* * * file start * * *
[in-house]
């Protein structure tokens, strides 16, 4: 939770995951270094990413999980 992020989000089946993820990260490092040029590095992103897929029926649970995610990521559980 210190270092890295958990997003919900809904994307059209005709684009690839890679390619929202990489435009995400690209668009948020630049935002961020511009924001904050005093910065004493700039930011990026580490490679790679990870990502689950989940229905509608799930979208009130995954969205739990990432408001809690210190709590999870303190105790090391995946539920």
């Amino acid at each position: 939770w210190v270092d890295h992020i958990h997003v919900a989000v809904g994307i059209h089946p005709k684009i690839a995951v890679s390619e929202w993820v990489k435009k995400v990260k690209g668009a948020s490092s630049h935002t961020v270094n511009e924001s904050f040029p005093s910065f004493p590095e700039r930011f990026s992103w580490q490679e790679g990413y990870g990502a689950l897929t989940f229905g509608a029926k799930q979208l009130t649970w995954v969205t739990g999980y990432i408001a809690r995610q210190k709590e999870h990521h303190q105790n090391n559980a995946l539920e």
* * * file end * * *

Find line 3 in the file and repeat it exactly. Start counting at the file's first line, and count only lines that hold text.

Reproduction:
């Amino acid at each position: 939770w210190v270092d890295h992020i958990h997003v919900a989000v809904g994307i059209h089946p005709k684009i690839a995951v890679s390619e929202w993820v990489k435009k995400v990260k690209g668009a948020s490092s630049h935002t961020v270094n511009e924001s904050f040029p005093s910065f004493p590095e700039r930011f990026s992103w580490q490679e790679g990413y990870g990502a689950l897929t989940f229905g509608a029926k799930q979208l009130t649970w995954v969205t739990g999980y990432i408001a809690r995610q210190k709590e999870h990521h303190q105790n090391n559980a995946l539920e």